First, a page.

When a disability prevents you from gainful employment, Social Security Disability (SSD) benefits can help you to makes ends meet. The amount that you receive is dependent upon a variety of factors, including your earnings record. But what happens if your condition gets worse? Are you allowed to receive more money in SSD benefits?
SSD benefits differ from workers’ compensation and veterans’ disability compensation in that your payments are not related to the severity of your disability or what it limits you from doing. It merely has to do with your earnings record.
What Is an Earnings Record?
In order to determine your amount of SSD benefits, the Social Security Administration (SSA), which governs SSD benefits, will look at your Social Security earnings prior to the start of your disability as well as the age you were when it began. Those who qualify for SSD benefits based upon their spouse’s work should know that it is also based upon your spouse’s earning record. Put simply, your SSD benefits should equal your retirement benefit if you were to retire at the full age of retirement.
The SSD benefits of adult children with disabilities are calculated based upon:
- Their parents’ earning record;
- The family maximum amount; and
- The number of other adult children with disabilities (or survivors) who received benefits on the same record.
The SSD benefits of widows/widowers with disabilities are calculated based upon:
- The family maximum amount for survivors on the deceased spouse’s earning record when that same individual became disabled; and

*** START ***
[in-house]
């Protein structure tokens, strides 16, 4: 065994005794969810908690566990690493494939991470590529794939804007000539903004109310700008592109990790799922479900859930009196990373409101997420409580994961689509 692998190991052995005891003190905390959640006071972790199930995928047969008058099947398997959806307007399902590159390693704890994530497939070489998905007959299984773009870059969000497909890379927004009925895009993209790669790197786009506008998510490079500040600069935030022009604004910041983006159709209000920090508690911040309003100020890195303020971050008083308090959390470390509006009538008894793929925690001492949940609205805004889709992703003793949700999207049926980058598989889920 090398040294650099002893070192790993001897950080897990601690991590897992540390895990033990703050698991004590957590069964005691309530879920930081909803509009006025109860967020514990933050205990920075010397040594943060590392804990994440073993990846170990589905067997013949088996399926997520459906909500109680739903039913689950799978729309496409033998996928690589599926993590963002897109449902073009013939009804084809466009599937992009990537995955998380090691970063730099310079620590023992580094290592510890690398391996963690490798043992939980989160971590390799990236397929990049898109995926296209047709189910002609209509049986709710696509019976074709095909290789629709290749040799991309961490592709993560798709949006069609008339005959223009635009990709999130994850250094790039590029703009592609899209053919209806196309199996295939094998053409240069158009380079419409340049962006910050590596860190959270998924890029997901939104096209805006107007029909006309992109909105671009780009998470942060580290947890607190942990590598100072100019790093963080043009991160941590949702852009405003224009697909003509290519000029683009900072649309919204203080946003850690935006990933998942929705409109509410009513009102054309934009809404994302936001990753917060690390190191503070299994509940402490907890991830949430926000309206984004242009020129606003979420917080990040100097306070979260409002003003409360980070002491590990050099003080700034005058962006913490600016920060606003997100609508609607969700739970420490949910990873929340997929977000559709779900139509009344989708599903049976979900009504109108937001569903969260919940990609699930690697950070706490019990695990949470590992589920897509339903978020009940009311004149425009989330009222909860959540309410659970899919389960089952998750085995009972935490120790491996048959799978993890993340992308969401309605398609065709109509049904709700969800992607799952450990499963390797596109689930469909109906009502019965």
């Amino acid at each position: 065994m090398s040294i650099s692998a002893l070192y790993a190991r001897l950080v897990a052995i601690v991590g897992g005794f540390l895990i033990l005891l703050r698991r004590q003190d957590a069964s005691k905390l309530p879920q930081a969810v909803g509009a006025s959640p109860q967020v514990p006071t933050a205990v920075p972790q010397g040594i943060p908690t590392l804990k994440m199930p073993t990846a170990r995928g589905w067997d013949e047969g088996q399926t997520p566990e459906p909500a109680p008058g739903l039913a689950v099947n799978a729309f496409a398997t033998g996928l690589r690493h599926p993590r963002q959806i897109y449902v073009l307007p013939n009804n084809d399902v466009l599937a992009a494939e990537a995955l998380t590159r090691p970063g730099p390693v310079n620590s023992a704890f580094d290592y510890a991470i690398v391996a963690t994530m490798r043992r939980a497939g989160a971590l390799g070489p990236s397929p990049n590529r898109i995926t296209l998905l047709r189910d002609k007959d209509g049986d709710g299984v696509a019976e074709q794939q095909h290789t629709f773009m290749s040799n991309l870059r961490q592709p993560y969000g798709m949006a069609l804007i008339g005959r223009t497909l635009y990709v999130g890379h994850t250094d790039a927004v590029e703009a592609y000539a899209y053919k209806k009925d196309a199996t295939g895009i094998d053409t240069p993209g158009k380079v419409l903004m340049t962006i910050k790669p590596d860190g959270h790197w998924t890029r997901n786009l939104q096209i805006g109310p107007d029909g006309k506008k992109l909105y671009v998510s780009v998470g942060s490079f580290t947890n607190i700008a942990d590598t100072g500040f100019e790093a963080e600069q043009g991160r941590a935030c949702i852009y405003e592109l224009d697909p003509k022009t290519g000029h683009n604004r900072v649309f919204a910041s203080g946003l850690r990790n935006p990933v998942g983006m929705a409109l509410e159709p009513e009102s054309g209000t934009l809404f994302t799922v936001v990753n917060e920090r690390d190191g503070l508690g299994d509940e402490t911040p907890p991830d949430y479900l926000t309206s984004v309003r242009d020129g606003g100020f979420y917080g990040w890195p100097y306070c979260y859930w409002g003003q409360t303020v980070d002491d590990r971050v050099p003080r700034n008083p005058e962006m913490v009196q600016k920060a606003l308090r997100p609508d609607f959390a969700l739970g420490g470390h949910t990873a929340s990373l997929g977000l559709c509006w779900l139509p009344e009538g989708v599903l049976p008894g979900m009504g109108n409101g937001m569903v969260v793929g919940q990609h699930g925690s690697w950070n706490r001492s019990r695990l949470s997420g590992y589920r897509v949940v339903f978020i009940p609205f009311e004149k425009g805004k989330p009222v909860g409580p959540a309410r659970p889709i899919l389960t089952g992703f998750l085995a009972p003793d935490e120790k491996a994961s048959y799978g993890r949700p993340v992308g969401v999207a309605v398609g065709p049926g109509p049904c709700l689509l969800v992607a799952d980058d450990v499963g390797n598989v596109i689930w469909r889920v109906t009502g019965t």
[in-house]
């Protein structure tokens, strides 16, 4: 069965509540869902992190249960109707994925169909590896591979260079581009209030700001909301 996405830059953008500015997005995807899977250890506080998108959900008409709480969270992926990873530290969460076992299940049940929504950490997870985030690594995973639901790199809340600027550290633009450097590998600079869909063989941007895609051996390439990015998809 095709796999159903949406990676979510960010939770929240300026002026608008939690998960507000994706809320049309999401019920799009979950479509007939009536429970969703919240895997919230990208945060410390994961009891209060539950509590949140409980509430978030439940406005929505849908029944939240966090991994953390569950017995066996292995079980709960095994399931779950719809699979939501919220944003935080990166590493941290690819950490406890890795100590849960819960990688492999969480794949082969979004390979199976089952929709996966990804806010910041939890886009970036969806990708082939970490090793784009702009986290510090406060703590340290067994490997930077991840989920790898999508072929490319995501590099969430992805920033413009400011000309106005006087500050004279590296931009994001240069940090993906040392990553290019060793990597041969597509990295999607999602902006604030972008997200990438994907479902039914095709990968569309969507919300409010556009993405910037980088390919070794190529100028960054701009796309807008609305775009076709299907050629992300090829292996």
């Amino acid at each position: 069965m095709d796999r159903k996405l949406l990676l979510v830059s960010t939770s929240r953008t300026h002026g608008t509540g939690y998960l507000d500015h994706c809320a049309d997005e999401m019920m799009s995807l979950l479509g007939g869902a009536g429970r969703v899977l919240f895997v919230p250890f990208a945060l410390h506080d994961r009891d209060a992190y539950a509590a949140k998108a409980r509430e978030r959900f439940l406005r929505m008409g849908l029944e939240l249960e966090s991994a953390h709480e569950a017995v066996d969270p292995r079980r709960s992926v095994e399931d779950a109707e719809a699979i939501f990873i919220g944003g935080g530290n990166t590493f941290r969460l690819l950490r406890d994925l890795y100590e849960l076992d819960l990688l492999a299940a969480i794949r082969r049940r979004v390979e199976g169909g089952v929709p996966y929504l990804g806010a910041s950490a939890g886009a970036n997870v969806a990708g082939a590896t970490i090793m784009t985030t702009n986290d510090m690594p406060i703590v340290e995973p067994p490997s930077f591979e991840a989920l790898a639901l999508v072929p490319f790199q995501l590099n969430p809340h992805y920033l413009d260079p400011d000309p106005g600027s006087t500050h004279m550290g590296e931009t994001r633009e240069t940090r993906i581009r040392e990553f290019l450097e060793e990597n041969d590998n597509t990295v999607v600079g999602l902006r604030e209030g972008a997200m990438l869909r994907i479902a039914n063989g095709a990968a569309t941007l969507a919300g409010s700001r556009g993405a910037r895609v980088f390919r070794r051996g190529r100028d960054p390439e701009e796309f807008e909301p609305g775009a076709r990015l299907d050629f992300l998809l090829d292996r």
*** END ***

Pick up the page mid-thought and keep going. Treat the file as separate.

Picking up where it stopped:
- The number of people receiving benefits on the same record.
Surviving Divorced Spouses
The SSD payment for surviving divorced spouses does not impact the benefit amounts that other dependents are paid within the same record.
Some conditions that progress can leave those who suffer from them with a higher income. However, it’s important to note that the severity of someone’s condition does not impact the amount of benefits they receive. For instance, if someone receives SSD benefits but has poor vision that worsens and leads to legal blindness, their amount of income can increase. While not true for everyone with a disability, someone whose disability worsens may make more money while continuing to receive SSD benefits.
People who have been approved for SSD benefits for an illness that’s not related to the kidney, but who may develop kidney failure will require ongoing dialysis as well as a kidney transplant. These individuals may be eligible for Medicare prior to the ordinary 24-month wait period usually required.
The Las Vegas SSD Attorneys at Roeschke Law, LLC Can Help
If you or a loved one is struggling with a disability that prevents you from working, you may not know how to proceed. Fortunately, the attorneys at Roeschke Law, LLC can help. We understand the impact that a disability can have on your physical, emotional, and financial health. That’s why it’s our mission to help you. To learn more, or to schedule a consultation, contact us today!